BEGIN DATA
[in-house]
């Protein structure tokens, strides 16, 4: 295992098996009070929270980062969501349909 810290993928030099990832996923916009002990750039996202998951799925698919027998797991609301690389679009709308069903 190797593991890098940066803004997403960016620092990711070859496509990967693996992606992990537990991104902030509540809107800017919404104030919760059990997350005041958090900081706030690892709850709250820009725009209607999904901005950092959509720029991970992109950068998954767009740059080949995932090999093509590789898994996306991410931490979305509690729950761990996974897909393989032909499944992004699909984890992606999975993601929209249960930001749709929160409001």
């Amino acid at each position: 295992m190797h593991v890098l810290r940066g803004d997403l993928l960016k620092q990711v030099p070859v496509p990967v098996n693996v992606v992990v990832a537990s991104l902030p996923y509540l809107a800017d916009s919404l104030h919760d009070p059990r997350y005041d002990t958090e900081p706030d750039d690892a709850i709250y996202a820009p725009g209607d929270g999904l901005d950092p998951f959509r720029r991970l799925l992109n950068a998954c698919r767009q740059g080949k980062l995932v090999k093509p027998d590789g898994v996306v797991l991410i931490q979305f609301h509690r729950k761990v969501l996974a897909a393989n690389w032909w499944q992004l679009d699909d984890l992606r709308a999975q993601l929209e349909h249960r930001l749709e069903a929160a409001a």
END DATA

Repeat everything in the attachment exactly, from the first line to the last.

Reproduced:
[in-house]
């Protein structure tokens, strides 16, 4: 295992098996009070929270980062969501349909 810290993928030099990832996923916009002990750039996202998951799925698919027998797991609301690389679009709308069903 190797593991890098940066803004997403960016620092990711070859496509990967693996992606992990537990991104902030509540809107800017919404104030919760059990997350005041958090900081706030690892709850709250820009725009209607999904901005950092959509720029991970992109950068998954767009740059080949995932090999093509590789898994996306991410931490979305509690729950761990996974897909393989032909499944992004699909984890992606999975993601929209249960930001749709929160409001």
């Amino acid at each position: 295992m190797h593991v890098l810290r940066g803004d997403l993928l960016k620092q990711v030099p070859v496509p990967v098996n693996v992606v992990v990832a537990s991104l902030p996923y509540l809107a800017d916009s919404l104030h919760d009070p059990r997350y005041d002990t958090e900081p706030d750039d690892a709850i709250y996202a820009p725009g209607d929270g999904l901005d950092p998951f959509r720029r991970l799925l992109n950068a998954c698919r767009q740059g080949k980062l995932v090999k093509p027998d590789g898994v996306v797991l991410i931490q979305f609301h509690r729950k761990v969501l996974a897909a393989n690389w032909w499944q992004l679009d699909d984890l992606r709308a999975q993601l929209e349909h249960r930001l749709e069903a929160a409001a």